Pan Seared Chuck Steaks

Grass Fed Wagyu Beef in Lynden

Known among chefs as “the poor man’s ribeye,” chuck steak is common and incredibly inexpensive. 

While chuck is often purchased as a roast—destined to cook for hours in a slow cooker to become tender enough to enjoy—what many home cooks don’t know is that in steak form, chuck holds the potential to be one of the most succulent cuts you’ll ever cook.

In other words, you can serve what tastes like a luxurious steak dinner at a fraction of the cost if you opt for chuck-eye. A few details of this recipe are key to your steak’s success; for one, salting the beef and letting it rest uncovered in the fridge draws moisture from the surface of the meat, which will allow you to achieve an incredible crispy sear. Your next essential step is basting. Home cooks often overlook this technique; however, continually spooning that rich mixture of the steak’s drippings, melted butter, and aromatics over the beef is crucial to yielding a tender, juicy steak. Finally, be sure to allow your steaks a full 5 minutes to rest (yes, this will test the boundaries of your self-control) before thinly slicing against the grain.  


1 ½ Oostema Farmstead chuck-eye steaks (about 2 steaks)

1 teaspoon kosher salt

½ teaspoon freshly ground black pepper

2 tablespoons olive oil

1 tablespoon unsalted butter

3 thyme sprigs

1 garlic clove, smashed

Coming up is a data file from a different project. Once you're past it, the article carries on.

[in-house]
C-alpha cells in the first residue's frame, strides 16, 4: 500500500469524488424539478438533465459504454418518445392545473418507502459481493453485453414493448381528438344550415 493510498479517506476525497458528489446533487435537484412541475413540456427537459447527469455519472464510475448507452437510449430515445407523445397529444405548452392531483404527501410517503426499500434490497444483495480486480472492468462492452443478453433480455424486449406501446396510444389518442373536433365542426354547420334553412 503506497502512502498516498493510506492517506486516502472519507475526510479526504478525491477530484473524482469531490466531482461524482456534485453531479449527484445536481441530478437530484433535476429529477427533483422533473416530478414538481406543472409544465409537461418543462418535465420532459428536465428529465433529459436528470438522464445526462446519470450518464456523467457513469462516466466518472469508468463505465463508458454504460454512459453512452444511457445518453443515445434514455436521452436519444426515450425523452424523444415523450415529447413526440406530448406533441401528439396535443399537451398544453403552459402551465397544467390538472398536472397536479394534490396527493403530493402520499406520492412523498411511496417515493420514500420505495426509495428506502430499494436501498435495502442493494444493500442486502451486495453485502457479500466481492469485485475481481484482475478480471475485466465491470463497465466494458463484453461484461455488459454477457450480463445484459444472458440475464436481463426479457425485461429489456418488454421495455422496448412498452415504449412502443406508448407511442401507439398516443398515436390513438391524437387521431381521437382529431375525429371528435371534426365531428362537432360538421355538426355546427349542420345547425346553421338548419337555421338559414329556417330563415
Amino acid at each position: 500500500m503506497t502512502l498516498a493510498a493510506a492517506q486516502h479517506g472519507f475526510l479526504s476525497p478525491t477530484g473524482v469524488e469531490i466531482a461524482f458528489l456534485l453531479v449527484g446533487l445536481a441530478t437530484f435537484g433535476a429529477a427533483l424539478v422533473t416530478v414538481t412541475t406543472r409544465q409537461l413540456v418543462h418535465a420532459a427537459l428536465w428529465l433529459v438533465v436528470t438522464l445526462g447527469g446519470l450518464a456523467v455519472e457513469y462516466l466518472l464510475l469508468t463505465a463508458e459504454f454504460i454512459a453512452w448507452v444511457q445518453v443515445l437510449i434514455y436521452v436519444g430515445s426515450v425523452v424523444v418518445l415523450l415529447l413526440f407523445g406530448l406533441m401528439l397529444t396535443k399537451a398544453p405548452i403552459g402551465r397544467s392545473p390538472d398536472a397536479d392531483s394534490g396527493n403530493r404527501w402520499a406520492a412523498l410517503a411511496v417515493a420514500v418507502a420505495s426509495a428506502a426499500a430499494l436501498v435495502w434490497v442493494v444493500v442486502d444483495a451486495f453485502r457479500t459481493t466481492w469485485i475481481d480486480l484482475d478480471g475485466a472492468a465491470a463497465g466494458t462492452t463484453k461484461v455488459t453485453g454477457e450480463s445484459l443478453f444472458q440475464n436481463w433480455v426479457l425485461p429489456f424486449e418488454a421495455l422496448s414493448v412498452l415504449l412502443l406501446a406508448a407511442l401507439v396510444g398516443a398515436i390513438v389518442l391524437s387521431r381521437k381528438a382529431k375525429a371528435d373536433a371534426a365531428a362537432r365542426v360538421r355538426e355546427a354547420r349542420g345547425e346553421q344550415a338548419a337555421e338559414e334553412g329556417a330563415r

1 teaspoon coarse sea salt


  • Sprinkle steaks on both sides with salt and pepper. Chill, uncovered, for at least 1 hour, up to 8 hours.
  • Remove steaks from the refrigerator, and let stand at room temperature 30 minutes.
  • Preheat the oven to 450°F. Heat oil in 12-inch cast-iron skillet over medium-high. Carefully place steaks in hot oil, and sear 3 minutes on each side.
  • Place skillet in the preheated oven, and cook until the desired degree of doneness, about 5 minutes for medium-rare.
  • Remove from oven; tilt skillet towards you so drippings collect in bottom of skillet. Add butter, thyme, and garlic to drippings, and spoon mixture over steaks for 2 minutes.
  • Place steaks on a wire rack set in a rimmed baking sheet, and let rest 5 minutes. Thinly slice steaks against the grain, and serve with a sprinkle of sea salt.
To complement the rich taste of the steak, consider serving roasted or mashed potatoes, grilled or steamed vegetables such as asparagus or Brussels sprouts, a simple salad with a vinaigrette dressing, or sauteed mushrooms or onions. To round out the meal, garlic bread or crusty bread can be served to soak up the flavorful pan juices. For a creamy pasta option, consider serving fettuccine Alfredo. Baked beans or black-eyed peas and corn on the cob or roasted corn are also great side dish choices. With these options, you can create a balanced and delicious meal that satisfies your taste buds and dietary restrictions.

From our house to yours, “eet smakelijk” is Dutch for “enjoying your meal.” 

Glen and Lisa 

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